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Corpse lily ready to bloom

Friday, August 19, 2016 - 10:45
Dougsley poses with friends before settling in at the Volunteer Park Conservatory

Visitors to Seattle’s Volunteer Park Conservatory are in for a stinking treat, courtesy of the Department of Biology at the University of Washington. The conservatory has taken in a young corpse lily while the university awaits the 2018 opening of a new greenhouse facility in the Life Sciences Complex. The young plant, affectionately known as Dougsley, is set to blossom this week or next.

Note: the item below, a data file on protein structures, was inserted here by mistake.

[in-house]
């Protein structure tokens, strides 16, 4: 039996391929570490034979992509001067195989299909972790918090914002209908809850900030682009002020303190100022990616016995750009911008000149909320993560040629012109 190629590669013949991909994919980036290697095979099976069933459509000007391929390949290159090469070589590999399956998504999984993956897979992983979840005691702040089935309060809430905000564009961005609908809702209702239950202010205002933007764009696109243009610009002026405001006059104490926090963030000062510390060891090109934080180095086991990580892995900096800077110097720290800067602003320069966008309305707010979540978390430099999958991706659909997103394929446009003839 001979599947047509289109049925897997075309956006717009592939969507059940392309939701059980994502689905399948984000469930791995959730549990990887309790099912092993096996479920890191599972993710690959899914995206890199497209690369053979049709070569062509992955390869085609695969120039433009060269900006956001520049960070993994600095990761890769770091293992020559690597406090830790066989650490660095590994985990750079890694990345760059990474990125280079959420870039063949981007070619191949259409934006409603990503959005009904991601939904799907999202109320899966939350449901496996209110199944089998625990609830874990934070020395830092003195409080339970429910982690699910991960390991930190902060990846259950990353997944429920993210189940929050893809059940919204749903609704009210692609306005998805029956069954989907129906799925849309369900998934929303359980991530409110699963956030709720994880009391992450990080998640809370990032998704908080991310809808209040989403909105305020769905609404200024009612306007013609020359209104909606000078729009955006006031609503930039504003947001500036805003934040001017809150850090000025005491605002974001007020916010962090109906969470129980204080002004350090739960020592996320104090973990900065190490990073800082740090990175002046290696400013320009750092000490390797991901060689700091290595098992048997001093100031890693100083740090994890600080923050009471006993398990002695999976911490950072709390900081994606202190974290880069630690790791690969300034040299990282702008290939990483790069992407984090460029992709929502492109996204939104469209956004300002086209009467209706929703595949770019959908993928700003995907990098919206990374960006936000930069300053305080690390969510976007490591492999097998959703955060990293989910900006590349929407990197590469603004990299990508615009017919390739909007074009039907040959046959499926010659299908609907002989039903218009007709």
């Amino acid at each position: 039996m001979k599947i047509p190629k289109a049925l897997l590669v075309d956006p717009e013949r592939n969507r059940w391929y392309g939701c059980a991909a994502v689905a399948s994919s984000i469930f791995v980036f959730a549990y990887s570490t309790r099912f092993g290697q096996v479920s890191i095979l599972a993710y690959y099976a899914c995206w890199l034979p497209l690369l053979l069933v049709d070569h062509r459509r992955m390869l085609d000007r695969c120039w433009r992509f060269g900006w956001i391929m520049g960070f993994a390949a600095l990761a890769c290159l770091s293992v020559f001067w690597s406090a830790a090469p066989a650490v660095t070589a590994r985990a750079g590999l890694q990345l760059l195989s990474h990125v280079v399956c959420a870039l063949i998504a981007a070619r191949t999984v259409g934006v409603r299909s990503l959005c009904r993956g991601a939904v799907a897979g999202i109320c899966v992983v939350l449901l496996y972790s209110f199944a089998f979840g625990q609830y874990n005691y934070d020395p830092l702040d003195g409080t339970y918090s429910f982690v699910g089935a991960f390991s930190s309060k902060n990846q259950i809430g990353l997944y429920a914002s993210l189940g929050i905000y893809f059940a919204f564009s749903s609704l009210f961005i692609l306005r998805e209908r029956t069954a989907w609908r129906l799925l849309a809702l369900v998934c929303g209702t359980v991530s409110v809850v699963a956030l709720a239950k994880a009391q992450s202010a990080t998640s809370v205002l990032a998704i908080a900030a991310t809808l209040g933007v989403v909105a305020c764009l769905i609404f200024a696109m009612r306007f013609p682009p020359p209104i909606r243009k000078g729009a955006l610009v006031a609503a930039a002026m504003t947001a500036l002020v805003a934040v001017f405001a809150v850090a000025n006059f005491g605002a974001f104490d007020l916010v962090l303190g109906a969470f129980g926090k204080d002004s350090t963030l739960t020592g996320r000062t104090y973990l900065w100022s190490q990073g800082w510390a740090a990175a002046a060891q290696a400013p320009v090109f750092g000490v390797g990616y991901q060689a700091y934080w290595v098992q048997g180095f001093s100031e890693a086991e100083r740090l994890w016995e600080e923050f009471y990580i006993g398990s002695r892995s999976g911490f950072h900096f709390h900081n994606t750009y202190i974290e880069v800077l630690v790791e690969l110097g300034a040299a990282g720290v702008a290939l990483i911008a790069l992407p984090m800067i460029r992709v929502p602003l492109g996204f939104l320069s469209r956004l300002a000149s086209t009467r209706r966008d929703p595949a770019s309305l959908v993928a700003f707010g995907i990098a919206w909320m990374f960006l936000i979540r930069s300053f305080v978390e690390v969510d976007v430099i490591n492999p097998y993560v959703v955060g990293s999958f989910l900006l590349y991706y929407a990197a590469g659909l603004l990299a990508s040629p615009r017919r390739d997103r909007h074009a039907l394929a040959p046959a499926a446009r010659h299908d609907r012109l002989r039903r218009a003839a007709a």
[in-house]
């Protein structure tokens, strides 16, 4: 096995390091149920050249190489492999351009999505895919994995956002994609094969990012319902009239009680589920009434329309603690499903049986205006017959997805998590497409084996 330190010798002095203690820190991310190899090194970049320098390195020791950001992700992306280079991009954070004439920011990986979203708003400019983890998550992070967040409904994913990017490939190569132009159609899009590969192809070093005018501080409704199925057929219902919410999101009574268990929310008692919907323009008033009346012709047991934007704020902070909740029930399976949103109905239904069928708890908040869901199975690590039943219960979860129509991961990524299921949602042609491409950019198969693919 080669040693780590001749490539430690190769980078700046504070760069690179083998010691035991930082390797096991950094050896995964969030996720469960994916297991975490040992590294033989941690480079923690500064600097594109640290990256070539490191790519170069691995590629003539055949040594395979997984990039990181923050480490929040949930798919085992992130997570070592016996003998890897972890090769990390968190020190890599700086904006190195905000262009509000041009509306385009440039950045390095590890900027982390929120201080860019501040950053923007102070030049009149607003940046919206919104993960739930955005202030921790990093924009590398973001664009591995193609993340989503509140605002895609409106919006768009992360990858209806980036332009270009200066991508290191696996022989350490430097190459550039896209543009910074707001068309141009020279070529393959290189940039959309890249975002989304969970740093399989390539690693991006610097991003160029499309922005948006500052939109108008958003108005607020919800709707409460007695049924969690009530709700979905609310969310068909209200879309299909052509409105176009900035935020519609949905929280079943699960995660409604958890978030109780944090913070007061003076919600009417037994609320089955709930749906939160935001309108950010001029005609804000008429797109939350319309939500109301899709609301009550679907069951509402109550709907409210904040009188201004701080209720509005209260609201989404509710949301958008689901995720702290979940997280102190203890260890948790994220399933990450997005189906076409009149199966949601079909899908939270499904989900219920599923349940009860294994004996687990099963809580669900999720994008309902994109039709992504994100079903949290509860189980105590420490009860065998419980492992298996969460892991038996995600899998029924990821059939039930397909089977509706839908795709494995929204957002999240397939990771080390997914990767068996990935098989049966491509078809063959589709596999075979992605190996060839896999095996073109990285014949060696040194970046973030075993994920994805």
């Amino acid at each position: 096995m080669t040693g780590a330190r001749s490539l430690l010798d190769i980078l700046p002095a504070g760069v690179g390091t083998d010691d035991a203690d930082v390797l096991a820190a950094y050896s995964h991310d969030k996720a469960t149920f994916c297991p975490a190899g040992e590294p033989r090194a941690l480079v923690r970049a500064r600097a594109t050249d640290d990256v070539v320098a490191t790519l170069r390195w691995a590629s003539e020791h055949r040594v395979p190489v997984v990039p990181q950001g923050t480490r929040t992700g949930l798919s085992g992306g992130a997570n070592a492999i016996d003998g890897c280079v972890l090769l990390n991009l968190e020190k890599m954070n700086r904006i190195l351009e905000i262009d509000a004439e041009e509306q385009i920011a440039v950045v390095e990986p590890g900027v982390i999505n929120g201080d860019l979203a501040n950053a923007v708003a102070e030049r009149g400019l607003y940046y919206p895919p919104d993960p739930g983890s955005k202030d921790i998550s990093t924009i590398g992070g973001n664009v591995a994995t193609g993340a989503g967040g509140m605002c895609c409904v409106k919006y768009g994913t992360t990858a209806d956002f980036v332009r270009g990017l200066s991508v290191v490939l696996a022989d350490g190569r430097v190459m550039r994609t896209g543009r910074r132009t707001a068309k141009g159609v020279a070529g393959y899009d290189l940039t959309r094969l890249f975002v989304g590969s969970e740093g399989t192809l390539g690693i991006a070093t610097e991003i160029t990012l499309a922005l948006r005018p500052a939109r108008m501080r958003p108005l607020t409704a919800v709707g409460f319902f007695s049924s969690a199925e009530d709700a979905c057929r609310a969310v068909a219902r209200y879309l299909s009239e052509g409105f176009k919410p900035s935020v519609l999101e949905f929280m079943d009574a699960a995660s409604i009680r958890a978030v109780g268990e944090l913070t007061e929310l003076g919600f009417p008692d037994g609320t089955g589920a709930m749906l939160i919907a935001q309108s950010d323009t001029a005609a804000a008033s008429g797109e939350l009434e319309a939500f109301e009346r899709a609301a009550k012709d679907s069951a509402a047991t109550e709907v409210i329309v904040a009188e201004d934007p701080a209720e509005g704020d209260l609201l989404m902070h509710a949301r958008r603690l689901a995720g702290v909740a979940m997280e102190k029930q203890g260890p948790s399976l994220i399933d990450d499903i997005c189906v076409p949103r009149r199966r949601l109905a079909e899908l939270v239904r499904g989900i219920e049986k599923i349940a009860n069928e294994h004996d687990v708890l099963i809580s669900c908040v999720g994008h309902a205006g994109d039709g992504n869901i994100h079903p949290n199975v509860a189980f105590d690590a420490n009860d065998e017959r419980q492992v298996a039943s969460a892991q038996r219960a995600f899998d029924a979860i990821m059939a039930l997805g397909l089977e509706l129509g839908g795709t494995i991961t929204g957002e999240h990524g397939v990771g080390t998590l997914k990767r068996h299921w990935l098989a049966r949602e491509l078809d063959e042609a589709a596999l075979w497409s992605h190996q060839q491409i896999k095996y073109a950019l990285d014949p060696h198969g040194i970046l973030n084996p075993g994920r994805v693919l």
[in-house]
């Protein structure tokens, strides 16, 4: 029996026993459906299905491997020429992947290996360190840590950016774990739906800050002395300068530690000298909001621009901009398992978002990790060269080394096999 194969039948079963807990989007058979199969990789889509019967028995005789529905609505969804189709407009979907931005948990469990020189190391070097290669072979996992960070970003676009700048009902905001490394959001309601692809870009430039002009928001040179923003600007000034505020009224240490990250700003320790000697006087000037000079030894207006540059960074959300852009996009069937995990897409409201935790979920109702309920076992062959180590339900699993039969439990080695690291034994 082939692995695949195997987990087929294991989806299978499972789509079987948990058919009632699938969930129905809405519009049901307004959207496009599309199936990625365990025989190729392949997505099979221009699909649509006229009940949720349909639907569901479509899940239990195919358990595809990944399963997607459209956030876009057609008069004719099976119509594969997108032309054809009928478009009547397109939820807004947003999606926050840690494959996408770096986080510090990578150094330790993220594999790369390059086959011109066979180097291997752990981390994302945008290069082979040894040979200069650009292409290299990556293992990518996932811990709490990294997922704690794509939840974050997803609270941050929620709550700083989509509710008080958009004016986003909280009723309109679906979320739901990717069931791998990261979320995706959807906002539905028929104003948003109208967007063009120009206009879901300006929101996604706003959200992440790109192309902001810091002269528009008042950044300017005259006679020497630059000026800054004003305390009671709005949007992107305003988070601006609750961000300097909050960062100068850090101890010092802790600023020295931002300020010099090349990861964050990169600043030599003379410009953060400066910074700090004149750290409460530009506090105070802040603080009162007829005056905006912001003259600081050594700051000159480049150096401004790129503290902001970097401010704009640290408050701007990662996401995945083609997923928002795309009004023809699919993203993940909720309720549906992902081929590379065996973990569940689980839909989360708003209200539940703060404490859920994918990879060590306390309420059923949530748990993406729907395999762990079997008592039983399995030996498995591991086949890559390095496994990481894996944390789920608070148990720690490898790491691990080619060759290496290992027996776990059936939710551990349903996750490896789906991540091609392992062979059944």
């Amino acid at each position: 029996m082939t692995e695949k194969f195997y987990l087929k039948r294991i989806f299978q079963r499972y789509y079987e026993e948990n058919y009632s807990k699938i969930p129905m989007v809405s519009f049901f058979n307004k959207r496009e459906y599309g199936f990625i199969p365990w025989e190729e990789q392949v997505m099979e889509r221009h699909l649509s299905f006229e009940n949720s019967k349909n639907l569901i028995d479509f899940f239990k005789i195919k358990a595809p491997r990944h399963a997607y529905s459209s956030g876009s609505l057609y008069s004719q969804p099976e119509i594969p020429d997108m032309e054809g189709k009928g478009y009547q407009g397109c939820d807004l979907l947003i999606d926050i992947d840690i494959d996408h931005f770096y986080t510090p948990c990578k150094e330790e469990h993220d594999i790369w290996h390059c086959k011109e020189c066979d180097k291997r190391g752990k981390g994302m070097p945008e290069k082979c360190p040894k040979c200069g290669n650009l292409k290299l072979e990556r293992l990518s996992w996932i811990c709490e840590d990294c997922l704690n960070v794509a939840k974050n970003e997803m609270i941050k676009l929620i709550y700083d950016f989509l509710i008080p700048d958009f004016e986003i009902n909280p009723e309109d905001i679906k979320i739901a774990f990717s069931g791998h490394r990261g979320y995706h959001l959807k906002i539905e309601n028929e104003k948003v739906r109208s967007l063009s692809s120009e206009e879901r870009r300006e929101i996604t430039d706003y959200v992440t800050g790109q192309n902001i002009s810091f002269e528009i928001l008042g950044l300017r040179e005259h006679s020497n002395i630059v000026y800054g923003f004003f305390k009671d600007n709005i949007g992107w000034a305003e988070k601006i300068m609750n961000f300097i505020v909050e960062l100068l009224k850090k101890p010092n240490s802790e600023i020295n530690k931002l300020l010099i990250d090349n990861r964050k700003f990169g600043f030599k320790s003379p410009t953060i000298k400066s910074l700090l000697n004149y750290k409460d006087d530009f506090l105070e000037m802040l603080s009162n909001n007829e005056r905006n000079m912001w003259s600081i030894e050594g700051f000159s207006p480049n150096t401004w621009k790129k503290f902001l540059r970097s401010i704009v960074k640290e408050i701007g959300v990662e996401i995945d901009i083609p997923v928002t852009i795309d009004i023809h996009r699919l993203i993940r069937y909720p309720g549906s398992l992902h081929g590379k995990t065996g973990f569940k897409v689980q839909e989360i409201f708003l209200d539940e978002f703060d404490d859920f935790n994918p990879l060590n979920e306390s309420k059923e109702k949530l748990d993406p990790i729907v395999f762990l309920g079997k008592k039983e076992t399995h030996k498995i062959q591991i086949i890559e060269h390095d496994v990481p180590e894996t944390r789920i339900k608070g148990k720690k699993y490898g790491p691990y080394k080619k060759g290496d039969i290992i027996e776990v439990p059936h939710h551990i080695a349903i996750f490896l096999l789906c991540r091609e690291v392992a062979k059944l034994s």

Dougsley takes its name from Doug Ewing, who managed the former greenhouse next to Kincaid Hall for 31 years before retiring in 2014. Ewing first brought corpse lilies to the greenhouse in the 1990s, and the UW’s first corpse flower opened in 1999. In 2004 two different corpse lilies bloomed at the same time, allowing Ewing to remove pollen from one plant — grown from a wild seed — and pollinate the flower of the other plant — grown from seed obtained from a German botanic garden. Dougsley is the first plant from that pairing to become sufficiently mature to bloom.